Short-Term Incentives: 2020 Review and 2021 Challenges
Updated: 17 hours ago
The COVID-19 pandemic has had a substantial impact on revenue and earnings for businesses across the country.
While 2020 is complete and results are generally known, 2021 will continue to be heavily influenced by volatile economic conditions — not only lingering COVID-19 concerns, but also potentially policies of the new administration.
What Approach Will Companies Take with Short-Term Incentive Plan Payouts?
As 2020 incentive plans conclude and 2021 plans begin, companies should consider the impact of the pandemic on short-term incentive plan payouts — specifically, whether payouts are warranted, and if so, whether it is appropriate to apply discretion in order to adjust bonus amounts.
A survey of 705 organizations conducted by Willis Towers Watson in late September 2020 found that the majority of companies (66%) still plan to pay out annual bonuses in 2021.
Of the remaining companies, 26% had not made a decision on incentive payouts, and the remaining 8% did not plan to pay bonuses in 2021 for performance results tied to 2020.
Of the 66% of companies that said they plan to pay out bonuses, 58% forecast payouts to be at the target level or higher. In total, this means that only about 38% of surveyed companies expect to pay bonuses that are at or above their target level.
Different Impact on Different Industries
As we discussed in a previous article, companies fall into three categories with respect to COVID-19 pandemic impact: those that have experienced a serious and sudden decline in revenue, those that have experienced a moderate decline in revenue, and those with increased revenue due to an uptick in demand for their product or service.
Since each of these three situations is unique, the implications for incentive plans, especially short-term plans, vary based on the projected business results.
When looking at 2020 performance, the decision of whether to use discretion to adjust incentive payouts must be weighed against the impact on other stakeholders and the company’s past incentive pay practices.
For many companies, that decision will depend on how successful they were at navigating the challenges posed by COVID-19, and how well-positioned they are for future growth. These factors may influence the level of incentive payouts, even though weathering the pandemic was not part of the goals set early in the year.
2021 Incentive Strategies
As 2021 begins, finance and human resources departments have two main tasks to consider. The first is to finalize payouts for 2020, which would likely be paid out in the first three months of 2021, and the second is to set goals and performance metrics for 2021.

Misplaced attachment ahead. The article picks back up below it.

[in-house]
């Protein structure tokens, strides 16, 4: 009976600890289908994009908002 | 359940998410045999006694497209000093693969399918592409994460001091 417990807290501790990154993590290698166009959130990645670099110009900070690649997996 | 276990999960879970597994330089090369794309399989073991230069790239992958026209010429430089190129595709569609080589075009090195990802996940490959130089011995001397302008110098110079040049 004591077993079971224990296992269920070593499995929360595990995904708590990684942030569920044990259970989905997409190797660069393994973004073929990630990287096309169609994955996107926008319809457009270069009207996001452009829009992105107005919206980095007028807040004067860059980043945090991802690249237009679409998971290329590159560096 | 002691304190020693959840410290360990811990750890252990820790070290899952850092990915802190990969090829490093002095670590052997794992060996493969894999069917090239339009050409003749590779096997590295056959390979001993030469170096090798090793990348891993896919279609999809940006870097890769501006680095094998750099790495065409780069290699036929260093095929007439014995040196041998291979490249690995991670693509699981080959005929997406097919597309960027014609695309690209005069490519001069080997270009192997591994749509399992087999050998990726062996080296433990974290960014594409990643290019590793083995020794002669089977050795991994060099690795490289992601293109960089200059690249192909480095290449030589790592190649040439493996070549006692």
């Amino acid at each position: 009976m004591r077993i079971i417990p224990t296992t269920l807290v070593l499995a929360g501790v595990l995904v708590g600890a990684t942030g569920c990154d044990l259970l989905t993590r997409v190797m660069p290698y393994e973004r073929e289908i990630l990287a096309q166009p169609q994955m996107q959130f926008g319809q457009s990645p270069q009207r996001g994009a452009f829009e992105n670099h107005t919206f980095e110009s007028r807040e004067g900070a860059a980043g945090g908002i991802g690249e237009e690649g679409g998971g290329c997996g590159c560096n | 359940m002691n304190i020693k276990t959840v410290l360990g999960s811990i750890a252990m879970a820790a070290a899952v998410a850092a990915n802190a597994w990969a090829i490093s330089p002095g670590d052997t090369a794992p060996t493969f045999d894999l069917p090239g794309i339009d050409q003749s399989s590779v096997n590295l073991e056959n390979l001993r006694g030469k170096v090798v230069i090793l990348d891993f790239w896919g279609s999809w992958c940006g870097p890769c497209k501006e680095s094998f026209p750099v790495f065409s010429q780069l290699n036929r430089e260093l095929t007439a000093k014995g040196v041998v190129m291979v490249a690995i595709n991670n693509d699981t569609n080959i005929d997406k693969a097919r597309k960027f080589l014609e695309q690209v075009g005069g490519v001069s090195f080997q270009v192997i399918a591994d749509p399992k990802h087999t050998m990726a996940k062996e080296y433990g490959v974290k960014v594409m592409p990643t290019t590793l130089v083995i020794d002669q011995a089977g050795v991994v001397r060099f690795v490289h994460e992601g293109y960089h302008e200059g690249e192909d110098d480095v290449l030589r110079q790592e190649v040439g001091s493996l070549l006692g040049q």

Determining appropriate metrics and performance levels for 2021 will certainly be challenging, as many organizations base their performance goals on some type of increase above the prior year’s results.
Since 2020 results are an anomaly, issues may arise if 2021 goals are based on actual performance in 2020. If 2020 financial results were poor, should 2021 goals be set lower than historical norms? If the pandemic buoyed financial results, should similar outsized performance be expected for 2021?
Further reading: To Pay or Not Pay Short-Term Incentives in the Year of the Pandemic
Transparent Employee Communication is Important
Regardless of whether a business is booming or struggling to stay afloat, it is crucial to communicate the pandemic’s effect on incentive compensation to employees.
If companies decide to forego incentive plan payouts, they need to communicate this to employees before the date that payments would otherwise occur. On the other hand, if results are positive, communicating that the company is doing well will provide reassurance to employees that bonus payments are likely to happen as usual.
We encourage companies to provide open, honest, and transparent communication about the pandemic’s impact on incentive plans and, if any changes are made, to notify those who will be affected as soon as possible to manage expectations.
- Dan Steele, Compensation Consultant at The POE Group. Dan is a Consultant with the Poe Group with over ten years of experience in compensation and benefits management. and retirement plan design. Connect with Dan on LinkedIn, call at 608-577-9537, or email him directly at firstname.lastname@example.org.
- Joe Kager, Managing Consultant at The POE Group. Joe is a Certified Compensation Professional with over twenty-five years of experience in compensation and human resources. Call him at 813-661-3111, or email him directly at email@example.com